Label Love #74: Claremont 56
“Initially I set up the label to release music that I was involved in, with some friends on remix duties, but amazingly, demos started appearing in my inbox from artists from all around the world. When Sebastian Gaiser (Icasol) sent me the track ‘Ongou’ in 2008, I knew I had to release it and it has just grown from there.”
Claremont 56 is the labour of love, a cottage record label founded and run by Paul ‘Mudd’ Murphy and this spring it reaches 10 years old. To mark this milestone anniversary they release a specially designed, hand-numbered box-set of unheard material across five weighty slabs of wax, including bespoke info sheet and artwork from artist Sickboy.
This attention to detail is something that was once lost under the digital revolution of the mid-noughties, but with the vinyl revival and collectors market seemingly booming you can be forgiven for forgetting that selling music is still an incredibly tricky business. So how, when launching a dying format record label in 2007, did Claremont 56 rise up amongst the digitally ruled music industry and thrive, not just survive?
An ethos of quality above quantity is at the heart of the operation that Paul began back in 2007. Digital music and CD was the choice format for consumers and becoming that for DJs as well. Music piracy was at its peak. It was more accessible than it had ever been and dance music could be created by anyone with a computer and the right software.
”When I started, it was shortly after the good times had ended (when 6,000 12”s were sold per release) so I went into a declining market. In the long-run, I think that has benefited me, as I’ve always worked to a low sale model, doing pretty much everything myself to keep my overheads down.”
But with the increase in digital music’s availability, for the period when everyone seemed to be downloading it for free, and for those that weren’t who were still paying £0.99-£1.99 for a single, naturally the intrinsic value of music was fast fading away. Aside from the market changes, the physical product was now not so physical. The digital file discarded the need for liner notes, only including bare essentials metadata, the act of purchasing music was now, primarily, online. It was a combination that rendered music as a singular, mass-produced and sales-driven product.
”I wanted to be more in control of my music and the art and felt that if I released it myself, I could do anything I wanted, not just aim the music at the dance floors.”
To decide to start a vinyl-centric label at that time doesn’t make (business) sense, but Paul’s desire to do this wasn’t born from the prospect of striking it rich. His love of music, art and his youth come together on Claremont 56 for a project completely under his control, with release titles initially inspired from his time growing up in Bricket Wood, a small town in Hertfordshire, a connection to his childhood that inspires a lot of the early release titles on the label and reflects his deeply personal relationship with the project from the beginning.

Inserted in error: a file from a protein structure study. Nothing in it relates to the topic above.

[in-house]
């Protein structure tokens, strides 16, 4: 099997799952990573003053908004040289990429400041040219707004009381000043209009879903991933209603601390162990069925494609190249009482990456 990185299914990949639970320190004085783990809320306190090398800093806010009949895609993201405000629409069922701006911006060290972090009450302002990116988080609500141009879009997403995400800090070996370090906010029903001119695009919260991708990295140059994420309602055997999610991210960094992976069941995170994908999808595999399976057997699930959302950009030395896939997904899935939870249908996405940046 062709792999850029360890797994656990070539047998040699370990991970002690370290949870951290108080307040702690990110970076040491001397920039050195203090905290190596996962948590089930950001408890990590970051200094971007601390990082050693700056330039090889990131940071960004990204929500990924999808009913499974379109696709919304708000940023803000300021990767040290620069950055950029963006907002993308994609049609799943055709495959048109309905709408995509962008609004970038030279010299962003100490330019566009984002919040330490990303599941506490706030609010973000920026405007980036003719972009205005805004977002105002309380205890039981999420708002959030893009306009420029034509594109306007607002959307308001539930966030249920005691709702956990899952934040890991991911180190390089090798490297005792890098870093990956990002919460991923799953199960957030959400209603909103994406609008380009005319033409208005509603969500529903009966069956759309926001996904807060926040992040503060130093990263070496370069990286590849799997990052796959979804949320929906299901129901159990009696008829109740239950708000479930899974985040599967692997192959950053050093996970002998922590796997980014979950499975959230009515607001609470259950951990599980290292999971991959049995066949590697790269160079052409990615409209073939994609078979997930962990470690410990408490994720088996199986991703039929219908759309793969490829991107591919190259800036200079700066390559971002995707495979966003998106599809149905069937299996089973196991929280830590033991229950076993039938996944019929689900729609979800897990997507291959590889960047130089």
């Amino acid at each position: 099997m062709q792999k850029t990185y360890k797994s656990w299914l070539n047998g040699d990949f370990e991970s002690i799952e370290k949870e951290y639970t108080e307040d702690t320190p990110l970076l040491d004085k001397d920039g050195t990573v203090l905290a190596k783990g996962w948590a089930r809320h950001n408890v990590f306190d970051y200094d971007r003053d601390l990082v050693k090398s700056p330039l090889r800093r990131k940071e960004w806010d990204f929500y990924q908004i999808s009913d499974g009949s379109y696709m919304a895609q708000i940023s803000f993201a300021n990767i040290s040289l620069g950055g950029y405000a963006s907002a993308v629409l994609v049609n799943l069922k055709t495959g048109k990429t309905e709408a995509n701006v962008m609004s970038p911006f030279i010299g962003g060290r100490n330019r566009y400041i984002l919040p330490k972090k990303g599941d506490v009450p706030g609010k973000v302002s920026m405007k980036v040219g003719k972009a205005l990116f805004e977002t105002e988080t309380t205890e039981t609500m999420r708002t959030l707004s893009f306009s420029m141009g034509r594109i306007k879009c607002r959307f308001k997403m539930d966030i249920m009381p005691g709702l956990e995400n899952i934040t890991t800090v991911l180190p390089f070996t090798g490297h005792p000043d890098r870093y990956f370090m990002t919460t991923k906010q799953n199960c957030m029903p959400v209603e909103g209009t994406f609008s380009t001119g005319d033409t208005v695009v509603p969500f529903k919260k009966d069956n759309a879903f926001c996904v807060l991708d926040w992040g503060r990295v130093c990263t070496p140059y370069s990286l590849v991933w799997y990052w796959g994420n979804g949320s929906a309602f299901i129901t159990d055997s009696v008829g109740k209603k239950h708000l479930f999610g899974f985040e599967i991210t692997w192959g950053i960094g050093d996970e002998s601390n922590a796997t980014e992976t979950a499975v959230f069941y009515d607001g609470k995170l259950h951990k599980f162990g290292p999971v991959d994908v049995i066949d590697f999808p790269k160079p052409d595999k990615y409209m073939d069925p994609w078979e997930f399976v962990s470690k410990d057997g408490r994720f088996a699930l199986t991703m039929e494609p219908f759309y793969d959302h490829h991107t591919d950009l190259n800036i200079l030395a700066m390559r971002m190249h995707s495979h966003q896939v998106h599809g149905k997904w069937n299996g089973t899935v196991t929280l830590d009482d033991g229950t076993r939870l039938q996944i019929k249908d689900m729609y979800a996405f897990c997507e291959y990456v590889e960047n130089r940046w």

“My first solo album, released by Rong in 2007 was called Claremont 56, named after my address while I was growing up, this then became the name of my label when I set it up in 2005. ’N7 Odyssey’ is named after the flat I lived in, in London until 2015. All the track titles from my first (and to date, my only) solo album ‘Claremont 56’, released on Rong, have titles associated with Bricket Wood and my fond memories of that time.”
Paul’s entrance into the music game was a mix of youthful ambition and chance. He met the Idjut Boys in ‘93/94, a fan of their music and U-Star label. The sound was different to what was out there and he appreciated the graffiti-drawn middles, which accompanied each 12”. After a chance meeting and becoming friends it was the Idjut Boys’ Phreek parties at London's The Cross club, that inspired another change in Paul’s perspective.
I’d become a bit tired of going out and hearing 10 DJs play short sets, all playing pretty much the same music. The Idjuts were doing it differently. They picked a quality DJ, such as Ricky Morrison, and let him play all night. It was such a breath of fresh air and after giving them a tape and being told by Conrad (Idjut Boys) ‘yeah, good mix, but you play the same music as me so I’m not going to book you’, we became good friends.”
Paul together with Steve (Kotey) put on their own parties, with the Idjut Boys headlining on occasion with a bond that would develop for the next few years. It wasn’t long before producing music came into play and with Conrad’s guidance Paul, Steve, and friend Tom (Lee) started making tracks in a bedroom studio.
“At the time, Tom was helping out at a local recording studio and taking care of bookings and introduced us to a brilliant keyboard player called Lawrence Ee and after a few nights in my bedroom studio, recording with him, we finished our first single under the name Akwaaba, called ‘Just Pilau’.
‘Just Pilau’ got a release on Discfunction, the Idjut Boys’ (now defunct) label. The record release process was something Paul had a natural interest in and after several years releasing music himself on various labels he took this knowledge a step further and started Claremont 56.